In My Father's House

Sunday 30th December 2012
Year C, The First Sunday of Christmas
Holy Trinity, Hurstpierpoint
Luke 2:41-52

My dearly beloved grandfather, who received a medal from the Pope for his services to the Roman Catholic Church and a medal from the Secretary General for his services to The Trade Union Congress was that most peculiar of phenomena in the English ecology, a Christian socialist; and so, not unnaturally, even though he had left school at the age of twelve to go into the mill, he taught me the theology of Thomas Aquinas and the history of socialism. But as I got older there was less teaching and more argument which we both loved. And he has turned out to be right about almost everything: about the repetitive issues in politics, about the way human nature works, individually and collectively, and about me; almost everything because he believed that as we grow older we become less radical. Not me. I'm still going the other way. And why? Because I am conscious of running out of time to do what needs to be done so I am in ever more of a hurry.

And so, although, like all of us, I am only a terribly imperfect copy of Jesus, I can feel him sitting in the Temple, in his father's house or, as the Authorised Version would have it, "about his Father's business". I can hear the questions about the extent, depth and adequacy of the law, a theme which came to be dominant in his adult Ministry. Was the Law, as it stood, promoting the building of God's Kingdom on earth or was it acting as an obstacle? And we can recall numerous instances of where Jesus said that he did not want to overturn the law but he wanted to improve on it, not in a dry, legalistic way, but by crowning it with mercy and love.

One of my unpleasant but necessary Christmas tasks has been to read a book called Spirit Level [1] which studies the link between inequality in nations and their levels of, among other things, educational achievement, substance abuse, teenage pregnancy, violence and mental illness. And it will not surprise you to hear that the greater the inequality in a society, the more prone it is to all these ills, and many more; and that this sorry state most sharply affects the poor but that, in time, it affects even the rich, so that it is in the self-interest of the rich to ensure a greater measure of social and economic equality for the poor.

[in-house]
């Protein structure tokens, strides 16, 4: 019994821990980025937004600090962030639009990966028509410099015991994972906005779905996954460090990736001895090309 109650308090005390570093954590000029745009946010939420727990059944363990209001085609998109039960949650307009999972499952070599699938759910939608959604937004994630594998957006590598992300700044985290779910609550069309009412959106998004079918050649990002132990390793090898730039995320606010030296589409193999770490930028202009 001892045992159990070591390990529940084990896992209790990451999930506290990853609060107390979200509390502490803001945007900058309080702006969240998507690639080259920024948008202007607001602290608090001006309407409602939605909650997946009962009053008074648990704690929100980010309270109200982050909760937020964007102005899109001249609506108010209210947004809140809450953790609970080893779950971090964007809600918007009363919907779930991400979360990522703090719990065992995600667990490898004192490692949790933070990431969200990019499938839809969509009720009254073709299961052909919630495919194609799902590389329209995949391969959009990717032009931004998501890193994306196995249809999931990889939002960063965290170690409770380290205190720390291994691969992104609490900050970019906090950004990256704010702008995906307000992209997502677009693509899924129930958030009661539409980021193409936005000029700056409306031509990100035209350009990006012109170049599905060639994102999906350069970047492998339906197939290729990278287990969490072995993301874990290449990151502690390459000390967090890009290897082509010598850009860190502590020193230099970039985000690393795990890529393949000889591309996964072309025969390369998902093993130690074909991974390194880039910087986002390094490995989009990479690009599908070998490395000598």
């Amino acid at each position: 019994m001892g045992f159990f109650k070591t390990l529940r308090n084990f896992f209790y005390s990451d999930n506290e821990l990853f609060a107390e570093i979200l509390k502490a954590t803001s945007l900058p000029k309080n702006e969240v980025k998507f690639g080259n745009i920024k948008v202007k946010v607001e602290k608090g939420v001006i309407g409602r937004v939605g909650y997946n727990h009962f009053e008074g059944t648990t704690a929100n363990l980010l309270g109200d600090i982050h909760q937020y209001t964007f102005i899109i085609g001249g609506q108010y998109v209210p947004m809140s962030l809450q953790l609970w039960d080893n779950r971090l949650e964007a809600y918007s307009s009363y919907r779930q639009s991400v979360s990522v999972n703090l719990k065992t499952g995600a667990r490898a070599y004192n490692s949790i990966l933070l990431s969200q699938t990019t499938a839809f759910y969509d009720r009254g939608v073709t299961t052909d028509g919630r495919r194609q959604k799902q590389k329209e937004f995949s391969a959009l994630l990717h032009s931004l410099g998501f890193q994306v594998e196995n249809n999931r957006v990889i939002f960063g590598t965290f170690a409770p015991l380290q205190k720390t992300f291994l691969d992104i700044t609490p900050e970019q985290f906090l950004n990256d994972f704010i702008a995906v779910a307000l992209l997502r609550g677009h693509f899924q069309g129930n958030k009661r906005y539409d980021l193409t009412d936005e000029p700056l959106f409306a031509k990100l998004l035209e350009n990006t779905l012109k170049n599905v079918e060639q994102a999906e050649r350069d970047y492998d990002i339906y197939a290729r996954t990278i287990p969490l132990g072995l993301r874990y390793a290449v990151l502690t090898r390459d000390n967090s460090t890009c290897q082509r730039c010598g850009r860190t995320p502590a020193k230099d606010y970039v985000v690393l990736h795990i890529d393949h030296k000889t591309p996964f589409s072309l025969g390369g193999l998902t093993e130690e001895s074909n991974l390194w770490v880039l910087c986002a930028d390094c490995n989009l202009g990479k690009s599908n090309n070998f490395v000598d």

Now I know that there is an old saying that you shouldn't mix religion and politics but there comes a time when the evidence is such that it is dishonest to ignore it. Although one of the richest, we are also, along with the United States, one of the most unequal countries in the world; and it is getting worse. And so we have selected a number of strategies to try to tackle the situation, the three most prominent of which are credit-fuelled consumption, education and health.  On the first, for the first time in history the poor are fatter than the rich, with obesity reaching crisis levels. On the second, in spite of state education, the achievement gap between the rich and the poor continues to widen. And, on the third, the so-called 'health service' is in fact the back stop for our increasingly self-harming lifestyles. And now we know that disadvantage passes down the generations as predictably as our genetic make-up.

In a contemporary phrase, I need to declare an interest: for the past year, as a person with a serious disability, I have been dropped into the bin along with other work-shy scroungers. Not me individually, of course, but as one of an identifiable group of people which is not pulling its weight: the poor are responsible for their poverty; the unemployed are responsible for their unemployment; and the disabled are exploiting their condition to collect state benefits. But, on the other hand, the rich and the powerful don't seem to be responsible for anything.

The situation is now so bad for the poor that if we really are committed to building God's Kingdom on earth, to being about Our Father's business, then we can't just wring our hands. On this Feast of the Holy Family we need to think about families which are degraded and bereft, torn or shattered, or which never really were families at all. As a Church we need to settle the issue of women bishops in 2013, not spending another three years on it; and we need to be less worried about gay families and much more interested in these desperate families. It is all too easy to become sentimental about the family, not least the Holy Family; but it surely faced periods of hardship: no work for Joseph, Mary not sure where the next meal was coming from, Jesus being bullied for being a Bible swot; and, not very far in the background, dark tales of Mary's disgrace; and, of course, the unpredictability of the occupying power. Even at the best of times, being in a family is hard work which is why, I suspect, we are more comfortable with friends; but if we take ourselves seriously, if we really do believe, as we say we do, that the family is the foundation of church and state, then we ought to care more about our own; but also care for families who need help most.

We can give to charities that support families; we can push our laggardly church into completing its current agenda and focusing on Christ's mission; but none of this exempts us from politics. Not only, as Christians, do we have an obligation to vote, we also have an obligation to engage, to think and to advocate. We are the strong and the articulate; it is our duty to speak and to act, secure in our conviction that we are doing what Jesus wants us to do, to be in our Father's house, about our Father's business.

[1] Wilkinson, Richard & Pickett, Kate: The Spirit Level: Why Equality is Better for Everyone, Penguin, ISBN: 978-0-141-03236-8